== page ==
- Hospital-acquired infections
Exercises in critical thinking, problem solving, influencing patient care, and ethical situations also are covered. “Case studies and simulations help with skills validation and specialty skills,” says Dr. Willis.
The 2015 externs gained confidence during the program, according to Dr. Willis. In self-assessments using a four-point scale, their confidence in patient interaction and clinical skills increased from a mean score of 2.17 to 3.64. Twenty-one participants expressed interest in continuing to work at Cleveland Clinic prior to graduation, and 22 said they “very likely” would pursue a career opportunity here. “Some externs have emailed me that they have become the leader-mentors of their senior class,” says Dr. Willis.
Since last summer, Dr. Willis and Duffy invited students who attended the 2015 extern program to meet them at nurse recruitment events at their schools. “It’s been very helpful having the nurse associates right there with us, describing their experience and sharing their enthusiasm with other nursing students,” says Duffy.
Visiting Nurse Scholars Program
Sharing our expertise
The Zielony Institute is also opening Cleveland Clinic’s doors to nurses worldwide. In 2015, 45 nurses from 15 healthcare organizations from around the world came to Cleveland Clinic as Visiting Nurse Scholars to observe our best practices.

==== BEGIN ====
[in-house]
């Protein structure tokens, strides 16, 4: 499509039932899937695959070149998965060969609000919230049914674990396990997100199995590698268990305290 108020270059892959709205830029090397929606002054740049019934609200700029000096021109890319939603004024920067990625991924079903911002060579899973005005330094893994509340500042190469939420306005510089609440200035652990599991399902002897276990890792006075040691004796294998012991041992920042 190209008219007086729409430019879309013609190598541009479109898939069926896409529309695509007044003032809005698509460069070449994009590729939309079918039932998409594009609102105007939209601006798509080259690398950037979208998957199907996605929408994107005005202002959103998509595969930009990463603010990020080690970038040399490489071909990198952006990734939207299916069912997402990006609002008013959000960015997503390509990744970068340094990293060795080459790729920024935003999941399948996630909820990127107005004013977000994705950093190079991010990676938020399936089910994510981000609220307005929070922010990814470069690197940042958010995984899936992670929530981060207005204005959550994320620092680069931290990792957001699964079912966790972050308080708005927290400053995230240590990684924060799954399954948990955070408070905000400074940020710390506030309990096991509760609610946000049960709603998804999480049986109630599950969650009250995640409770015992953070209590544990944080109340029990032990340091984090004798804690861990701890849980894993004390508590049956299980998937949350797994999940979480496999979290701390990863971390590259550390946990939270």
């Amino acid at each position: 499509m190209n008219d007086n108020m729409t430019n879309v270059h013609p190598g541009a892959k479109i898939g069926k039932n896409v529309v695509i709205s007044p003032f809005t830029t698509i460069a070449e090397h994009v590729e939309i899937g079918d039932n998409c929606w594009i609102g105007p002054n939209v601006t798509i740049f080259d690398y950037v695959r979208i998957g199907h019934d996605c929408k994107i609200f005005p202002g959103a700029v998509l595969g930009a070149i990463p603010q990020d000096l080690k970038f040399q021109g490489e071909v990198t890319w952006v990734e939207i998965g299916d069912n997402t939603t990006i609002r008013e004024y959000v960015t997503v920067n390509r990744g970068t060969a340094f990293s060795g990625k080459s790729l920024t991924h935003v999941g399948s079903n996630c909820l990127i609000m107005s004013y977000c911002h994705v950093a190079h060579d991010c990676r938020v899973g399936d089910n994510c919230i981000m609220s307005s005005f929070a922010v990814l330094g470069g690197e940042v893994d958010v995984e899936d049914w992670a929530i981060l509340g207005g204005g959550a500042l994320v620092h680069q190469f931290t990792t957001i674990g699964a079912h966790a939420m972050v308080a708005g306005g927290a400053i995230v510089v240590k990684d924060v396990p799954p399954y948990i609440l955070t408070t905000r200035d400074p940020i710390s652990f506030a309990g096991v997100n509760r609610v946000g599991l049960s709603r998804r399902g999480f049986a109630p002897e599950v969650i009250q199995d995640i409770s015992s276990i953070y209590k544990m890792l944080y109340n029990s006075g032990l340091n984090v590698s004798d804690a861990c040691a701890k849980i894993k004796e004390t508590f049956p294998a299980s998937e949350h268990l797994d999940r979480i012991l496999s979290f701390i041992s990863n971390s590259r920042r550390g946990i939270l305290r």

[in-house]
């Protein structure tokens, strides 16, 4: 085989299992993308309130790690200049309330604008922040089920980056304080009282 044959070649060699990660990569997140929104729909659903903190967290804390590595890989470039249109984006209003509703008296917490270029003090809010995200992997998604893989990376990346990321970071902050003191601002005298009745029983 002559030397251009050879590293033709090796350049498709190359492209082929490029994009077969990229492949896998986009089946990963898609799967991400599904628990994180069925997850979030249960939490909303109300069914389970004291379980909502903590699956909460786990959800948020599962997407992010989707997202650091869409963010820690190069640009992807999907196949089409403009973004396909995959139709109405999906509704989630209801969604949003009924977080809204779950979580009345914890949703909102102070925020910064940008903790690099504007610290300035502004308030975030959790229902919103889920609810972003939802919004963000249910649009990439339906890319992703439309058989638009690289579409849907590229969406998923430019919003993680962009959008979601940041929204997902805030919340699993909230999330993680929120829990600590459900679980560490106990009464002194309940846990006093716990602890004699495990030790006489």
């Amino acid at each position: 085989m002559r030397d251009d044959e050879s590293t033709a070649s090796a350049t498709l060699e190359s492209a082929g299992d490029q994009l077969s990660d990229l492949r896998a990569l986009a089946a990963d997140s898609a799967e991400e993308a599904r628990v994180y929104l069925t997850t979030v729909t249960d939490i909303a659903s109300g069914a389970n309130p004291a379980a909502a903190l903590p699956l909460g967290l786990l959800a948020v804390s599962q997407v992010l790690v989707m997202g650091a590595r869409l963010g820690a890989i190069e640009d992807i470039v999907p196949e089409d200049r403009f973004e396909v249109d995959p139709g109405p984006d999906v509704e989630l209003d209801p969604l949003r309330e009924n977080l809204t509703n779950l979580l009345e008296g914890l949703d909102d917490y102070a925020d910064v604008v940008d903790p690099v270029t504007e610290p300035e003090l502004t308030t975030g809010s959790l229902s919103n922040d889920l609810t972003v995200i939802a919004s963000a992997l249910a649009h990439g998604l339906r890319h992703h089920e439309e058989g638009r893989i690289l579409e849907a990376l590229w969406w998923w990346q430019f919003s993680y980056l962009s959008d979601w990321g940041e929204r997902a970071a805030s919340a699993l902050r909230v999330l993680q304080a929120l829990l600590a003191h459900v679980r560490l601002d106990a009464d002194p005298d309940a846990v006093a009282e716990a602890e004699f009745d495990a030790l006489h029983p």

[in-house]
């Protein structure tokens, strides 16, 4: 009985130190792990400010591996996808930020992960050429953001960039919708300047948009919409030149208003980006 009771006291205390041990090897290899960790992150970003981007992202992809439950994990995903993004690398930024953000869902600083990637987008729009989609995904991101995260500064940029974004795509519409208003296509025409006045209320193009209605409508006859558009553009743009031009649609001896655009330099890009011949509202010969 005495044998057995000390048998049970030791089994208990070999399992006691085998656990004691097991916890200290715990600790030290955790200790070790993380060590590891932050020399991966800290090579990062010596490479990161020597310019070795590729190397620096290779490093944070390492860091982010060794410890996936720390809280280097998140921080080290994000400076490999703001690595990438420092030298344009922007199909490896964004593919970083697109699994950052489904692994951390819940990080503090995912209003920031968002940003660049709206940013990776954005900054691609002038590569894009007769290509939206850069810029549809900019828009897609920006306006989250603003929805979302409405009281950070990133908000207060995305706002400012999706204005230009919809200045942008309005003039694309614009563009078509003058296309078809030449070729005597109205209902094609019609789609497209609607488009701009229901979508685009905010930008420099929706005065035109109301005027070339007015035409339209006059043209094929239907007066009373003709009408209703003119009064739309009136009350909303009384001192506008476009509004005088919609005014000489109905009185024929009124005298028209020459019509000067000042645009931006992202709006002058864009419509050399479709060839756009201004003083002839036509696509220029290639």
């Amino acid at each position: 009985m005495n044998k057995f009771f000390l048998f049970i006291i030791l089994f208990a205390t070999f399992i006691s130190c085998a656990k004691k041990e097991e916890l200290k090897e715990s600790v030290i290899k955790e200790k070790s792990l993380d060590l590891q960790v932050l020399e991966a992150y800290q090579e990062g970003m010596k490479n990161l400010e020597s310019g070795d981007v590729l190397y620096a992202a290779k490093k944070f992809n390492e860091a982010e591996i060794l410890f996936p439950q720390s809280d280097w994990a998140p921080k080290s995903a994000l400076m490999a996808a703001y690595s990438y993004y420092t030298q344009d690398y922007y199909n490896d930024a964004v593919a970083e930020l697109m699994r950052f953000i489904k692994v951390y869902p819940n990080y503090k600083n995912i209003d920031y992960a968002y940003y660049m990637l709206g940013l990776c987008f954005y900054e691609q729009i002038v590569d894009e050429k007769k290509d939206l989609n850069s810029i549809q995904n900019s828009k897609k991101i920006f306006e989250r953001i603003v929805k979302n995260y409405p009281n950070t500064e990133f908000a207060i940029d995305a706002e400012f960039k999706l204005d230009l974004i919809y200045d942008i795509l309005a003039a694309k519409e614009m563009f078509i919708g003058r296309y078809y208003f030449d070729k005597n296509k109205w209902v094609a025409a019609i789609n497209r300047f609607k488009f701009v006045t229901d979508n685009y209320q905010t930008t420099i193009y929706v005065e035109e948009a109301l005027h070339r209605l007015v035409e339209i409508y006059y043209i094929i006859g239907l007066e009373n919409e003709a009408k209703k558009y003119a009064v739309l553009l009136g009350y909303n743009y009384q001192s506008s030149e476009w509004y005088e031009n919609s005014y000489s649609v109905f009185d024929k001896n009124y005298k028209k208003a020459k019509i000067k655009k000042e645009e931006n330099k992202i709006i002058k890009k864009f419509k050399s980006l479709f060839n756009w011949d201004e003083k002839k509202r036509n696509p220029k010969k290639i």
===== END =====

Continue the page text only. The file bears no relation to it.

“They reach out to us with learning objectives, and we try to match those with our nurse experts here,” explains Nancy Kanyok, MSN, RN-BC, CNS, Education Nurse Specialist.
Kanyok designs customized programs to meet the educational needs of nurses and their sponsoring organizations from the United States, Japan, Singapore, South Korea, China, Australia, South Africa and the Middle East. “Nurses may want to learn something specific or perhaps get a general overview,” she says.
For example, eight nurses from Australia came for a two-week visit, and each had different objectives. One was in case management, another was looking at orthopaedics, another worked in the intensive care unit, and others were interested in the patient experience. “We arranged group activities, then they broke off and shadowed clinical nurse specialists and bedside nurses,” says Kanyok.
This program is highly beneficial for Cleveland Clinic nurses too. “There is a very nice collegial exchange of ideas as our bedside nurses and clinical specialists learn how care is delivered in other places,” says Kanyok. “And after the visiting nurses leave, we continue conversations by email. This collaboration opens the door for new ideas and sharing of evidence-based best practices.”
“It is empowering for our nurses to know that other health organizations are actively seeking our expertise,” says Kavanagh. “The exchange of new knowledge about ongoing problems and sharing of medical research is a win for nurses and for healthcare overall.